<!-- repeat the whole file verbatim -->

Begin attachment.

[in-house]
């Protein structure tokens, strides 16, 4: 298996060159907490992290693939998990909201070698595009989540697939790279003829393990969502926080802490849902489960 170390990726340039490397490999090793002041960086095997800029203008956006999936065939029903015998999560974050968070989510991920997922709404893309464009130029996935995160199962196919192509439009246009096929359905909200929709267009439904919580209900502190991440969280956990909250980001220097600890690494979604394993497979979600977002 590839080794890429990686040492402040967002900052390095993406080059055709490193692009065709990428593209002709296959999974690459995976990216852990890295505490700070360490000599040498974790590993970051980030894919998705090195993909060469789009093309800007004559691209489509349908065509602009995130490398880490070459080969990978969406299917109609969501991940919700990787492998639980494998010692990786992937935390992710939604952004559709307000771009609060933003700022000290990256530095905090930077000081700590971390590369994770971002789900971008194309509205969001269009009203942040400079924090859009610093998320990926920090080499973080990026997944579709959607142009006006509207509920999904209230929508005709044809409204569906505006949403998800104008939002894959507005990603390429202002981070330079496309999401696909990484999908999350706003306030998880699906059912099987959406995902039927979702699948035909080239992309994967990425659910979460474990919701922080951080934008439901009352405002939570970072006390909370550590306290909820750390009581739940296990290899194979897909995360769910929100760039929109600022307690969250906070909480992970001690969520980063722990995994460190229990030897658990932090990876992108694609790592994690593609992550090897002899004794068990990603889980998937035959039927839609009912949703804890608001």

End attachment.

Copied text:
[in-house]
């Protein structure tokens, strides 16, 4: 298996060159907490992290693939998990909201070698595009989540697939790279003829393990969502926080802490849902489960 170390990726340039490397490999090793002041960086095997800029203008956006999936065939029903015998999560974050968070989510991920997922709404893309464009130029996935995160199962196919192509439009246009096929359905909200929709267009439904919580209900502190991440969280956990909250980001220097600890690494979604394993497979979600977002 590839080794890429990686040492402040967002900052390095993406080059055709490193692009065709990428593209002709296959999974690459995976990216852990890295505490700070360490000599040498974790590993970051980030894919998705090195993909060469789009093309800007004559691209489509349908065509602009995130490398880490070459080969990978969406299917109609969501991940919700990787492998639980494998010692990786992937935390992710939604952004559709307000771009609060933003700022000290990256530095905090930077000081700590971390590369994770971002789900971008194309509205969001269009009203942040400079924090859009610093998320990926920090080499973080990026997944579709959607142009006006509207509920999904209230929508005709044809409204569906505006949403998800104008939002894959507005990603390429202002981070330079496309999401696909990484999908999350706003306030998880699906059912099987959406995902039927979702699948035909080239992309994967990425659910979460474990919701922080951080934008439901009352405002939570970072006390909370550590306290909820750390009581739940296990290899194979897909995360769910929100760039929109600022307690969250906070909480992970001690969520980063722990995994460190229990030897658990932090990876992108694609790592994690593609992550090897002899004794068990990603889980998937035959039927839609009912949703804890608001």